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Arapiraquense makes humorous videos to give Portuguese advice: “You learn and laugh” | alagoas



Arapiraquense makes humorous videos to give Portuguese advice: "You learn and laugh" |  alagoas

“You learn and you laugh” is how Erivaldo Amancio defines the Portuguese language content he offers online. Born in Arapiraque, Alagoas, he humorously gives advice and answers questions about the Portuguese language.

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Erivaldo has 767k followers on Instagram and over 17.5k followers on YouTube. It all started a year and a half ago when he got scolded in a comment on social media.

Because the swearing contained several grammatical errors, Erivaldo responded by posting a video teaching a “lesson” to the hater.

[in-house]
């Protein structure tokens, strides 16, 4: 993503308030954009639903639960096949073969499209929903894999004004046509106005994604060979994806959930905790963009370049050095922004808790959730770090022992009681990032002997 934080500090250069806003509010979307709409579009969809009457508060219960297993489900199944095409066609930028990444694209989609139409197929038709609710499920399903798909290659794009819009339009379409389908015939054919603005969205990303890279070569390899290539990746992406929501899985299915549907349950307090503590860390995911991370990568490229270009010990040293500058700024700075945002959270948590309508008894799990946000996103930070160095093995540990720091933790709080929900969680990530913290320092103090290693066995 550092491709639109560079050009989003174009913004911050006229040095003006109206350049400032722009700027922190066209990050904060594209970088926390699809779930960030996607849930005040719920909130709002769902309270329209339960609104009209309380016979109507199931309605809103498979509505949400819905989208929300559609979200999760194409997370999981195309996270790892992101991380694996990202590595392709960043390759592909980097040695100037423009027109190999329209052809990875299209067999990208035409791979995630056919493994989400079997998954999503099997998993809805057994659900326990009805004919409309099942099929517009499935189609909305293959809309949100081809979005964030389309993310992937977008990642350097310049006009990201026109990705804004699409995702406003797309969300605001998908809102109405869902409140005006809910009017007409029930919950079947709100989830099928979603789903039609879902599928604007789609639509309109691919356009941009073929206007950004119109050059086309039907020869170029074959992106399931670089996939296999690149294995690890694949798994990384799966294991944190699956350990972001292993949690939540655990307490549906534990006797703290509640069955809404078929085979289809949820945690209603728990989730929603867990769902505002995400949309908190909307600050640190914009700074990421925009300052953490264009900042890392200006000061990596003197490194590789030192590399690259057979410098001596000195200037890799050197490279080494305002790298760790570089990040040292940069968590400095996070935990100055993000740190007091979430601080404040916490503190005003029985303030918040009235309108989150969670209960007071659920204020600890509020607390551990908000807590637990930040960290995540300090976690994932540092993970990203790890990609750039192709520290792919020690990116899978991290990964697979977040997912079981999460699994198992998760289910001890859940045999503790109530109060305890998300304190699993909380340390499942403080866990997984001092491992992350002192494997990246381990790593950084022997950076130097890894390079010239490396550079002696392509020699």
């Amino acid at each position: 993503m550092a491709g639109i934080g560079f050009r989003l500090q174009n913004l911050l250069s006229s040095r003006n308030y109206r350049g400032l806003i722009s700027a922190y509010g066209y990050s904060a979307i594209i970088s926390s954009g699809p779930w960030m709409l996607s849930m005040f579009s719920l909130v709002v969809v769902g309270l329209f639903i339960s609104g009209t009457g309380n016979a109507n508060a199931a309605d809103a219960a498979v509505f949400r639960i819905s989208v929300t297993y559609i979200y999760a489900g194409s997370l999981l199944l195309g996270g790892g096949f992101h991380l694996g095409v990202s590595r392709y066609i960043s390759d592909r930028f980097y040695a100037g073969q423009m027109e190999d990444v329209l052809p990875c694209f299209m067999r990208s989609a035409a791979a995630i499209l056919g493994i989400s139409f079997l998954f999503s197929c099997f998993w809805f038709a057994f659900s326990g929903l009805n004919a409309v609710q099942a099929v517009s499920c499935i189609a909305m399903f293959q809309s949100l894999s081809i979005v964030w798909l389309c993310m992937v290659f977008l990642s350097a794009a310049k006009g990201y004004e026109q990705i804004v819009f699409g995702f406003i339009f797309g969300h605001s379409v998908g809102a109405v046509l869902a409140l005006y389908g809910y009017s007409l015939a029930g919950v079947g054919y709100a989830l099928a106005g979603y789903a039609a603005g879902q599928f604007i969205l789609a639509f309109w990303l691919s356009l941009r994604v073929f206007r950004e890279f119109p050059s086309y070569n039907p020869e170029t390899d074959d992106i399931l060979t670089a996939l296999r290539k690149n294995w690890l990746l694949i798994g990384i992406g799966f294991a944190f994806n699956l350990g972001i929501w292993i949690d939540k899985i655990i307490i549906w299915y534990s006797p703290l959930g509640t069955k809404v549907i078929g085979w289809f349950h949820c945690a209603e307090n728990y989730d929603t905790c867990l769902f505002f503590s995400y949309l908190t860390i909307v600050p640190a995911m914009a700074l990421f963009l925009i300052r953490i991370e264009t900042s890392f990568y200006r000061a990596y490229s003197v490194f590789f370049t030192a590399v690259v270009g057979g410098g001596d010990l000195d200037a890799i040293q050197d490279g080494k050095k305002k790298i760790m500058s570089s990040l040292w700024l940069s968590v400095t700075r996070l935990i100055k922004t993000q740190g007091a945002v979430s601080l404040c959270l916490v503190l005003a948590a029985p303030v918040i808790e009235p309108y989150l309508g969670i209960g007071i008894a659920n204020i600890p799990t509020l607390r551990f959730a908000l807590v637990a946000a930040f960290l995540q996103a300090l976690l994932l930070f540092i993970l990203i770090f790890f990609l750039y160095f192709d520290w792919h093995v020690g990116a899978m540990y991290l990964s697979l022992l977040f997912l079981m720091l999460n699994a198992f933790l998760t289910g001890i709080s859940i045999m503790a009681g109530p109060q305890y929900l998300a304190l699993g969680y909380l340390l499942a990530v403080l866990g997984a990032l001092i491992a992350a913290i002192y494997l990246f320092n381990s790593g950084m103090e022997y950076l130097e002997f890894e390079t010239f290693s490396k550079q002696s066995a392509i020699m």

“It happened more than once. Some of these videos were posted on humorous Instagram profiles. It made me stand out,” he said.

A literature student at the Federal University of Alagoas (Ufal), Erivaldo wants to prepare even more for face-to-face classes when he is near the end of the course. He says the purpose of the profile is to encourage followers to seek out more knowledge.

“Tips on the web are just a seed, the fruit of which can be curiosity about objects,” he explained.

Through social media, Erivaldo responds to his followers’ doubts about the Portuguese language.

Erivaldo’s profile is also in demand by contestants and students preparing for Enem.

“[Os seguidores] it is said to be a very interesting way of learning. Many regret not learning from teachers who use humor in the classroom,” he said.